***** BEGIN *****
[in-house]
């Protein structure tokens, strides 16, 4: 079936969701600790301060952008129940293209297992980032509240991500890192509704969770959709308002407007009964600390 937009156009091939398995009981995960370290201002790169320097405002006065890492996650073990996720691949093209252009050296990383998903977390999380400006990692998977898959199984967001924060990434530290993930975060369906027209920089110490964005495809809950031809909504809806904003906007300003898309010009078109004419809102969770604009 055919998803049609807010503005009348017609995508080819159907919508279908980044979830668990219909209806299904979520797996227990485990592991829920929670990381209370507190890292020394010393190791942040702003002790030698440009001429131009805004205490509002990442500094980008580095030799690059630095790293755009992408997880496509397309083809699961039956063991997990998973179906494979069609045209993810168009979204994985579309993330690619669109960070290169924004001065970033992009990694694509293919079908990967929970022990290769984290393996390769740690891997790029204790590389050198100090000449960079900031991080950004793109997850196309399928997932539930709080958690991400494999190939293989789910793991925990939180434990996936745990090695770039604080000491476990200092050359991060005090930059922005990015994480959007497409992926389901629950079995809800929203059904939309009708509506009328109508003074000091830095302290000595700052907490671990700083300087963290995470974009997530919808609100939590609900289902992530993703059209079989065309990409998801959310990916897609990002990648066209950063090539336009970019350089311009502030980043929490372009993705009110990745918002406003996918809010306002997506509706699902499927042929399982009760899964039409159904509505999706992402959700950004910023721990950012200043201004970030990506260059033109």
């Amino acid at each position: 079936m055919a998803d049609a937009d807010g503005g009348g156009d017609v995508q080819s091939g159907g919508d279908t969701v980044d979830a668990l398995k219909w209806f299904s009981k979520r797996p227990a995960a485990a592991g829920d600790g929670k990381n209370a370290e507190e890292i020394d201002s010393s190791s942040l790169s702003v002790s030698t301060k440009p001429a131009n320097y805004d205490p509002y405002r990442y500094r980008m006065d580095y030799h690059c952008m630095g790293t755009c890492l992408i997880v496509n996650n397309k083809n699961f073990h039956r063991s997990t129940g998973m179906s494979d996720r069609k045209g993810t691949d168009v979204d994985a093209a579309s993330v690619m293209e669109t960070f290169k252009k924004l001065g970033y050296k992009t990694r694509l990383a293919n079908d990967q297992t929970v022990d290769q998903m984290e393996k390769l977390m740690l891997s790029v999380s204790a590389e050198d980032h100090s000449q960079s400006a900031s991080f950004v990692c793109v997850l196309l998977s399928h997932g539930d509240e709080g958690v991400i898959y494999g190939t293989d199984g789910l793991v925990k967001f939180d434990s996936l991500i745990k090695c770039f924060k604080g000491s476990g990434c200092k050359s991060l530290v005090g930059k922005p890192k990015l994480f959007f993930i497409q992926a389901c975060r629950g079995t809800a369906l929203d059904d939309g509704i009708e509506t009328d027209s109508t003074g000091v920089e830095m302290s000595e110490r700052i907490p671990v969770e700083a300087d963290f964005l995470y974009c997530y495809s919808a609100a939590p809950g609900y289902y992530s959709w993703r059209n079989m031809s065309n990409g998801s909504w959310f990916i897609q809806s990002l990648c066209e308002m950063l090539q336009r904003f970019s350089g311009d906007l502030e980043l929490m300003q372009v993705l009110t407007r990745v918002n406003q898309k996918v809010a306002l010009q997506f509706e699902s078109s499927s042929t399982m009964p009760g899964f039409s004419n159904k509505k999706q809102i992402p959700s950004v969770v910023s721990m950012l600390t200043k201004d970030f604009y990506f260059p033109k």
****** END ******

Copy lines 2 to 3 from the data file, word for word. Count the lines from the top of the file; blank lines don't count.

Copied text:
């Protein structure tokens, strides 16, 4: 079936969701600790301060952008129940293209297992980032509240991500890192509704969770959709308002407007009964600390 937009156009091939398995009981995960370290201002790169320097405002006065890492996650073990996720691949093209252009050296990383998903977390999380400006990692998977898959199984967001924060990434530290993930975060369906027209920089110490964005495809809950031809909504809806904003906007300003898309010009078109004419809102969770604009 055919998803049609807010503005009348017609995508080819159907919508279908980044979830668990219909209806299904979520797996227990485990592991829920929670990381209370507190890292020394010393190791942040702003002790030698440009001429131009805004205490509002990442500094980008580095030799690059630095790293755009992408997880496509397309083809699961039956063991997990998973179906494979069609045209993810168009979204994985579309993330690619669109960070290169924004001065970033992009990694694509293919079908990967929970022990290769984290393996390769740690891997790029204790590389050198100090000449960079900031991080950004793109997850196309399928997932539930709080958690991400494999190939293989789910793991925990939180434990996936745990090695770039604080000491476990200092050359991060005090930059922005990015994480959007497409992926389901629950079995809800929203059904939309009708509506009328109508003074000091830095302290000595700052907490671990700083300087963290995470974009997530919808609100939590609900289902992530993703059209079989065309990409998801959310990916897609990002990648066209950063090539336009970019350089311009502030980043929490372009993705009110990745918002406003996918809010306002997506509706699902499927042929399982009760899964039409159904509505999706992402959700950004910023721990950012200043201004970030990506260059033109």
């Amino acid at each position: 079936m055919a998803d049609a937009d807010g503005g009348g156009d017609v995508q080819s091939g159907g919508d279908t969701v980044d979830a668990l398995k219909w209806f299904s009981k979520r797996p227990a995960a485990a592991g829920d600790g929670k990381n209370a370290e507190e890292i020394d201002s010393s190791s942040l790169s702003v002790s030698t301060k440009p001429a131009n320097y805004d205490p509002y405002r990442y500094r980008m006065d580095y030799h690059c952008m630095g790293t755009c890492l992408i997880v496509n996650n397309k083809n699961f073990h039956r063991s997990t129940g998973m179906s494979d996720r069609k045209g993810t691949d168009v979204d994985a093209a579309s993330v690619m293209e669109t960070f290169k252009k924004l001065g970033y050296k992009t990694r694509l990383a293919n079908d990967q297992t929970v022990d290769q998903m984290e393996k390769l977390m740690l891997s790029v999380s204790a590389e050198d980032h100090s000449q960079s400006a900031s991080f950004v990692c793109v997850l196309l998977s399928h997932g539930d509240e709080g958690v991400i898959y494999g190939t293989d199984g789910l793991v925990k967001f939180d434990s996936l991500i745990k090695c770039f924060k604080g000491s476990g990434c200092k050359s991060l530290v005090g930059k922005p890192k990015l994480f959007f993930i497409q992926a389901c975060r629950g079995t809800a369906l929203d059904d939309g509704i009708e509506t009328d027209s109508t003074g000091v920089e830095m302290s000595e110490r700052i907490p671990v969770e700083a300087d963290f964005l995470y974009c997530y495809s919808a609100a939590p809950g609900y289902y992530s959709w993703r059209n079989m031809s065309n990409g998801s909504w959310f990916i897609q809806s990002l990648c066209e308002m950063l090539q336009r904003f970019s350089g311009d906007l502030e980043l929490m300003q372009v993705l009110t407007r990745v918002n406003q898309k996918v809010a306002l010009q997506f509706e699902s078109s499927s042929t399982m009964p009760g899964f039409s004419n159904k509505k999706q809102i992402p959700s950004v969770v910023s721990m950012l600390t200043k201004d970030f604009y990506f260059p033109k």